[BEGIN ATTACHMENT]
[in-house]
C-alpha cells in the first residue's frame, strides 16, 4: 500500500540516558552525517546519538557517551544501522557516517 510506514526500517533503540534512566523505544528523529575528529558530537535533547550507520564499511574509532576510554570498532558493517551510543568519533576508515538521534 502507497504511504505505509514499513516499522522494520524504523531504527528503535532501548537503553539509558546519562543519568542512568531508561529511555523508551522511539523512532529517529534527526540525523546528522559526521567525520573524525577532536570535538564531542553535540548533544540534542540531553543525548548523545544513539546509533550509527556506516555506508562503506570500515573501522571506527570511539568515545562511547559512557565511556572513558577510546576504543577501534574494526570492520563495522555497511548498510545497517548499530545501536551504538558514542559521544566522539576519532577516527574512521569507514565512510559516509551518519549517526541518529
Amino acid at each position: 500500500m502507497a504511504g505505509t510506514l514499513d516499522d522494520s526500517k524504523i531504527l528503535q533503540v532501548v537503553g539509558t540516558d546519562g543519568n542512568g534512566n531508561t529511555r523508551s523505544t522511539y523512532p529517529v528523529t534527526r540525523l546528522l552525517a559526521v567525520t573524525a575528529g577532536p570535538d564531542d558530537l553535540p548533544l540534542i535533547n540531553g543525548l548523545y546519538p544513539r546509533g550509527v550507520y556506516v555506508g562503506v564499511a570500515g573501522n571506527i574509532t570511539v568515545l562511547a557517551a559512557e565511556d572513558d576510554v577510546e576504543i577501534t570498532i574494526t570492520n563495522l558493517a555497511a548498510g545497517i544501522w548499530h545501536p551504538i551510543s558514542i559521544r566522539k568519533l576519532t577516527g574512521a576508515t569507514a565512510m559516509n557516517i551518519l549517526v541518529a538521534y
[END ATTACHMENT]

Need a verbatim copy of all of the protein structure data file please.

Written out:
[in-house]
C-alpha cells in the first residue's frame, strides 16, 4: 500500500540516558552525517546519538557517551544501522557516517 510506514526500517533503540534512566523505544528523529575528529558530537535533547550507520564499511574509532576510554570498532558493517551510543568519533576508515538521534 502507497504511504505505509514499513516499522522494520524504523531504527528503535532501548537503553539509558546519562543519568542512568531508561529511555523508551522511539523512532529517529534527526540525523546528522559526521567525520573524525577532536570535538564531542553535540548533544540534542540531553543525548548523545544513539546509533550509527556506516555506508562503506570500515573501522571506527570511539568515545562511547559512557565511556572513558577510546576504543577501534574494526570492520563495522555497511548498510545497517548499530545501536551504538558514542559521544566522539576519532577516527574512521569507514565512510559516509551518519549517526541518529
Amino acid at each position: 500500500m502507497a504511504g505505509t510506514l514499513d516499522d522494520s526500517k524504523i531504527l528503535q533503540v532501548v537503553g539509558t540516558d546519562g543519568n542512568g534512566n531508561t529511555r523508551s523505544t522511539y523512532p529517529v528523529t534527526r540525523l546528522l552525517a559526521v567525520t573524525a575528529g577532536p570535538d564531542d558530537l553535540p548533544l540534542i535533547n540531553g543525548l548523545y546519538p544513539r546509533g550509527v550507520y556506516v555506508g562503506v564499511a570500515g573501522n571506527i574509532t570511539v568515545l562511547a557517551a559512557e565511556d572513558d576510554v577510546e576504543i577501534t570498532i574494526t570492520n563495522l558493517a555497511a548498510g545497517i544501522w548499530h545501536p551504538i551510543s558514542i559521544r566522539k568519533l576519532t577516527g574512521a576508515t569507514a565512510m559516509n557516517i551518519l549517526v541518529a538521534y